The public hearing on the two percent tax cap at the Tuesday night was lighter than expected, with no residents wishing to voice any concerns or questions.
The New York State Legislature passed a law that limits the amount of taxes that a local municipality can raise, and the village board members have been this change in case the village has to go over the two percent tax cap.
“The intent of the law from New York State is to do something that this board is in sympathy with, and that is to try to ease the tax burden on all of the residents,” said village attorney John Spellman.
The problem the village faces is that going into budget season, there are a number of unresolved issues, such as the amount of contributions required by the NYS Retirement System and the health insurance premiums charged by the NYS health insurance plan, Spellman explained.
“The NYS Conference of Mayors, the Village Officials Association of Nassau County and many municipal attorneys and accountants are recommending to the villages they adopt this local law at a precaution that gives them the tool to formulate a responsible budget without having the artificial cap proposed that may or may not be met,” Spellman said.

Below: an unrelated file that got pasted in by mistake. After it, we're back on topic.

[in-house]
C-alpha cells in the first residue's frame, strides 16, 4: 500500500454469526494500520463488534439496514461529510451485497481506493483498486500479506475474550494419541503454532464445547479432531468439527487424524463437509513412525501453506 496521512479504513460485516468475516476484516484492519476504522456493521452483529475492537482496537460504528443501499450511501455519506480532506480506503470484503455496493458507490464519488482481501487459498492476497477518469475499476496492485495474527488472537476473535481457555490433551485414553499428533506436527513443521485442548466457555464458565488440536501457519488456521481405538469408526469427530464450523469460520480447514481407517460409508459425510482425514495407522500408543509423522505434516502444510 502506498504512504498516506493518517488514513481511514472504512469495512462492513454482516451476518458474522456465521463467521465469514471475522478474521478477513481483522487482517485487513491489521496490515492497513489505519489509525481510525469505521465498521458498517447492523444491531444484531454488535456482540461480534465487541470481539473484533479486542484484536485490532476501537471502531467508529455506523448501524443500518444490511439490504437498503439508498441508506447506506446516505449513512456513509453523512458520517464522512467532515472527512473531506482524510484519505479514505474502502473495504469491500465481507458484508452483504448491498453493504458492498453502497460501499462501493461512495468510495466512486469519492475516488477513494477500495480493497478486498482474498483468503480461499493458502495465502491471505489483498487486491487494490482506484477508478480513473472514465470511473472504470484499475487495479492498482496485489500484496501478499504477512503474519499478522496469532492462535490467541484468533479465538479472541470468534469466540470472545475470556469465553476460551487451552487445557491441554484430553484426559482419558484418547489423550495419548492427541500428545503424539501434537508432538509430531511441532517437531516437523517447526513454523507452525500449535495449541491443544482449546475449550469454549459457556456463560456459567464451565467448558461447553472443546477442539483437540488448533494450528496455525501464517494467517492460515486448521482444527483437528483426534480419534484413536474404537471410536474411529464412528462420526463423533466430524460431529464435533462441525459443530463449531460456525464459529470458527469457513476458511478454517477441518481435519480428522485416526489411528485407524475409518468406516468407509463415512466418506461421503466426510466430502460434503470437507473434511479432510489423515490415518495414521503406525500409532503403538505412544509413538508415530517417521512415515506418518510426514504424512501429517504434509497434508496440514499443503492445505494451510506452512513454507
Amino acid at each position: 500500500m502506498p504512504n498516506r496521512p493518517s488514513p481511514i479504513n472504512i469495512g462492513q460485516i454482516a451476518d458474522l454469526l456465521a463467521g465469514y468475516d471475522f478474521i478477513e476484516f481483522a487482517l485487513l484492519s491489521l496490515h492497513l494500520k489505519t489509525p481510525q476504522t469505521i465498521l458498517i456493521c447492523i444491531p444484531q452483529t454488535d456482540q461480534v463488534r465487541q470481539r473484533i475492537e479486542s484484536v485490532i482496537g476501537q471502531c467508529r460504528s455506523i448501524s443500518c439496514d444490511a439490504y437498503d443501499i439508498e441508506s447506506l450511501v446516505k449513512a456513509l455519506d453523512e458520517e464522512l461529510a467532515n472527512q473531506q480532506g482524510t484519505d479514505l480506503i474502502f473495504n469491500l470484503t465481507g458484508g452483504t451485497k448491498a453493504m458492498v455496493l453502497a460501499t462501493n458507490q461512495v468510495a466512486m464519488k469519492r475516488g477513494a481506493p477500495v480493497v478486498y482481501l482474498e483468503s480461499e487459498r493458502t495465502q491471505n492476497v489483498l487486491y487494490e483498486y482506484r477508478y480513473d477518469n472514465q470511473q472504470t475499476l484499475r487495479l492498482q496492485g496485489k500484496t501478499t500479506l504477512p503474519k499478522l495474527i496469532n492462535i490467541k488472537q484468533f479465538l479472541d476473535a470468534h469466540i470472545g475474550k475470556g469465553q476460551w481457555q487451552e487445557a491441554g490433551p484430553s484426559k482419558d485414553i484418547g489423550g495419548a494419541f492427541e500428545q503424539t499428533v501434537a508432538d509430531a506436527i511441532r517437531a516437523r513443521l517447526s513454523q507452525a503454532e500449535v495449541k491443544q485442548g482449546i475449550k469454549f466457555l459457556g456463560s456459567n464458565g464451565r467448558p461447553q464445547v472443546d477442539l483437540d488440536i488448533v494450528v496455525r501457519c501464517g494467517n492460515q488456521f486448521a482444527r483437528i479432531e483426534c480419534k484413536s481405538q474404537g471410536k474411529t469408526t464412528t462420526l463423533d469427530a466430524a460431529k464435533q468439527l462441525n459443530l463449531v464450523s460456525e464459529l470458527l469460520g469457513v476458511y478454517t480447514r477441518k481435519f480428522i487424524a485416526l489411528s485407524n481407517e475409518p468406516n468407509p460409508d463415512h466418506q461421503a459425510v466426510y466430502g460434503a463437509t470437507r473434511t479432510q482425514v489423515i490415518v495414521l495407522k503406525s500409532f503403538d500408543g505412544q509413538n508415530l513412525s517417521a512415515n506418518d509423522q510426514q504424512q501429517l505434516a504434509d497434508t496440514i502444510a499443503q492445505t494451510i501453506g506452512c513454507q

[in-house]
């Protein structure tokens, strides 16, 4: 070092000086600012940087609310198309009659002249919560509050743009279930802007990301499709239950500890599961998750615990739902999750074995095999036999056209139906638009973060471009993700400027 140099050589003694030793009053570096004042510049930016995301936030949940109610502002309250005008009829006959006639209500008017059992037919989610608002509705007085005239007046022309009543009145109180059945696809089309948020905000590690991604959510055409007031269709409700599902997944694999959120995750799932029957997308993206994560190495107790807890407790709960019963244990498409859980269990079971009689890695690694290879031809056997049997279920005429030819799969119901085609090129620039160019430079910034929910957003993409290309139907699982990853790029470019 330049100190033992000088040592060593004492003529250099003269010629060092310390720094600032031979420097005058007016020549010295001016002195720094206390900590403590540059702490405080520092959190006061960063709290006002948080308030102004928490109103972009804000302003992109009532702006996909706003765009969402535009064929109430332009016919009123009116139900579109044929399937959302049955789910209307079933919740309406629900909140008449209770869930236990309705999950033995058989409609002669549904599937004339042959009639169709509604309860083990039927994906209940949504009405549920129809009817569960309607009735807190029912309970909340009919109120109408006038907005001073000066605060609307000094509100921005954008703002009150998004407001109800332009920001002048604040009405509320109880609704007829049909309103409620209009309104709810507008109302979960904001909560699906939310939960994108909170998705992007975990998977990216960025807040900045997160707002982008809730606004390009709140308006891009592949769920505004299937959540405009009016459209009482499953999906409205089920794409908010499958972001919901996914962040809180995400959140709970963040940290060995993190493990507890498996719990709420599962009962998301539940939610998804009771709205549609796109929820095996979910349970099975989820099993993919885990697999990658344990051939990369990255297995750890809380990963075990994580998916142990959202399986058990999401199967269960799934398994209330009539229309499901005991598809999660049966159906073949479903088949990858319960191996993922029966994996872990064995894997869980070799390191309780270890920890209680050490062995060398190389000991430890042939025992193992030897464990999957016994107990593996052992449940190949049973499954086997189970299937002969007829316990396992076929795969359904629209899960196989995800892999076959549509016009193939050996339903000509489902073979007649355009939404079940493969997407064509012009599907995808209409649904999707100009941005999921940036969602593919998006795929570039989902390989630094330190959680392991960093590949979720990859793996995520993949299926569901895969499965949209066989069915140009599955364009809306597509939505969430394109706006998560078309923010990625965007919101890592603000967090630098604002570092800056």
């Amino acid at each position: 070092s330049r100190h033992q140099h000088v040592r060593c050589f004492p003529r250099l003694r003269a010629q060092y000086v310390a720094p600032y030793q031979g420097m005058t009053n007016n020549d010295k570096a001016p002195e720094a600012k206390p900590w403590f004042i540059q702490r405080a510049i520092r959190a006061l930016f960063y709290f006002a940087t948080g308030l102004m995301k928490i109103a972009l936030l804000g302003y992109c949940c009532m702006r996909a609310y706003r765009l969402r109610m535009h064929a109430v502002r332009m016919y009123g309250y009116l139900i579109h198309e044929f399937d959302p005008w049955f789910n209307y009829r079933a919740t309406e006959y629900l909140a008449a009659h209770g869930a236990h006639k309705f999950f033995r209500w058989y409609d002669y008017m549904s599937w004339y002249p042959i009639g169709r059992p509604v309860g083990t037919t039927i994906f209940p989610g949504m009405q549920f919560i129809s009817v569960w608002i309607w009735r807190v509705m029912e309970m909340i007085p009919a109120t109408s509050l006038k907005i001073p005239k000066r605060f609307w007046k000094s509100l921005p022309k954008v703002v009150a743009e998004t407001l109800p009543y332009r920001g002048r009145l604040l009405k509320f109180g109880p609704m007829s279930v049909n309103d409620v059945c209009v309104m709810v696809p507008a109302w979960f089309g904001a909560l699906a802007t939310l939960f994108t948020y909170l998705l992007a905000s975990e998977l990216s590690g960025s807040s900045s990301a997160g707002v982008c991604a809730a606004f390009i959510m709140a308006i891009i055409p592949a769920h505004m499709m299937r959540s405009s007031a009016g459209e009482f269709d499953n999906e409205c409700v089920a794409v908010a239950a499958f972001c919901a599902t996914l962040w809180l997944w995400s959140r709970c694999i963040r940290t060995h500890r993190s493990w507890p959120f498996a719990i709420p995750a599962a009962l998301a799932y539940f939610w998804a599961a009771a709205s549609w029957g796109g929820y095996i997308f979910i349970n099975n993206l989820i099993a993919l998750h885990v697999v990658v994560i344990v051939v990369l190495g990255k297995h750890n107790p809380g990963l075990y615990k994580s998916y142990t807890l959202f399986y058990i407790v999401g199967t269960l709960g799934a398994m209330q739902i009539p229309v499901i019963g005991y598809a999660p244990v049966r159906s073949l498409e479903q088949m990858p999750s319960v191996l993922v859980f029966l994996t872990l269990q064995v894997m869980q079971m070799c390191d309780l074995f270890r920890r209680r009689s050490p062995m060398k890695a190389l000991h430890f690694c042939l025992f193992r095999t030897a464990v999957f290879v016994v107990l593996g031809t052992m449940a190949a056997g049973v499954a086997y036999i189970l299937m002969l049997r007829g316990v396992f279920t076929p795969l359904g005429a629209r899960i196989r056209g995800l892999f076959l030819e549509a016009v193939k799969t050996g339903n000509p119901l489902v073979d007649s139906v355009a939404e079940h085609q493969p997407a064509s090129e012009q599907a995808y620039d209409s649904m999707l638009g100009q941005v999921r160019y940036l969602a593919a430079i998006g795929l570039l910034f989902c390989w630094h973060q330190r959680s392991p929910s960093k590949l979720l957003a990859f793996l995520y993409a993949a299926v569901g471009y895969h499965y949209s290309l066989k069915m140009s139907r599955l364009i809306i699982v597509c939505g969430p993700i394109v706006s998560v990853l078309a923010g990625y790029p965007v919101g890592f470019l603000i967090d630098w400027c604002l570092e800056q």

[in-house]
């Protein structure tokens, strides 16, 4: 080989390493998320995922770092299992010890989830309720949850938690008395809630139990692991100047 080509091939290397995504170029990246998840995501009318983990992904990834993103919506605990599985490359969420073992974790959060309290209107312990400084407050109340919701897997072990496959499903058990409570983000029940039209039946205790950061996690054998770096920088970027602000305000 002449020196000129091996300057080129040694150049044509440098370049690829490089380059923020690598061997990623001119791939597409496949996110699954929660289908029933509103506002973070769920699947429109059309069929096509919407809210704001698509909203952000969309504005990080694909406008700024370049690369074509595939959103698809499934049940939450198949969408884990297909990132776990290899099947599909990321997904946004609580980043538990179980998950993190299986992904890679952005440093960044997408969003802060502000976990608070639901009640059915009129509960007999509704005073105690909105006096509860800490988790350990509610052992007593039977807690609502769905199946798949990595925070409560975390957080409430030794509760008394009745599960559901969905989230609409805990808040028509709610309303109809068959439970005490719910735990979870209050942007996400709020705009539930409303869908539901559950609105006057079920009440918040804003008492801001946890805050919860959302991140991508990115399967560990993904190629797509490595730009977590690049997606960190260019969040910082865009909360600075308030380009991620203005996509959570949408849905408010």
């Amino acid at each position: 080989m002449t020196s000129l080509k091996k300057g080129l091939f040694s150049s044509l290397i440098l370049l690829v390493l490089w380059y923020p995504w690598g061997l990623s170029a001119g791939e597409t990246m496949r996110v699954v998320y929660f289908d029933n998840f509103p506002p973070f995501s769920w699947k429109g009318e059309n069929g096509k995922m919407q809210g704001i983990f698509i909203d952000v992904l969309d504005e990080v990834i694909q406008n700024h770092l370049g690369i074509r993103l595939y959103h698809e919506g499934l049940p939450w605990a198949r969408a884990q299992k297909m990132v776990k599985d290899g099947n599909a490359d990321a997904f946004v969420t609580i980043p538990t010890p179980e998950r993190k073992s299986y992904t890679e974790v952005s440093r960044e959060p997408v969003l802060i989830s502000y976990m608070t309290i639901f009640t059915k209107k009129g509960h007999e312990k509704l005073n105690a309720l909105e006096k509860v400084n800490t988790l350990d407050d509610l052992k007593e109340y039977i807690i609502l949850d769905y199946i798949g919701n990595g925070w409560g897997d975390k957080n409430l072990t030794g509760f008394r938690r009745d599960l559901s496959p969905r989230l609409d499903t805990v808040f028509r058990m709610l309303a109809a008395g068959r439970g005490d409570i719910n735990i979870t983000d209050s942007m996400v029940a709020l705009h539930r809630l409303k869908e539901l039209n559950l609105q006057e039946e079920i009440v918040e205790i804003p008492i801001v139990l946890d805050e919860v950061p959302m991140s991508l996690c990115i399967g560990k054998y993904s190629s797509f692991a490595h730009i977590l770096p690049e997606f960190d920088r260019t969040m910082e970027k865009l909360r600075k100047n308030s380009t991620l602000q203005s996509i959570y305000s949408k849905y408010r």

The local law also protects against uncontrollable calculations in the tax cap, which is based on numbers that are submitted to the state comptroller’s office.
In addition, Spellman said the village’s exemption from the two percent tax cap is actually pursuant to the state law and does not mean the board has to exceed two percent, but it does put the board in the position of evaluating all the variables that go into a budget and acting responsibly to address problems facing the village.
Trustee Lawrence Montreuil said the local law “seems like a prudent action,” to which Mayor Daniel Petruccio said, “This board has always been consistent and we’ve been committed to the lowest tax increase as possible. The word prudent again comes to mind in everything we’ve done up until now.”
Spellman added, “The two percent has an asterisk because the tax cap is either two percent or the CPI (Computer Price Index) increase is less, so quite possibly the cap could be 1.5 percent, so opting out would be opting out under both scenarios,” he said. “The vast majority of villages are adopting this local law in order to give themselves the tools to properly, responsibly manage their government.”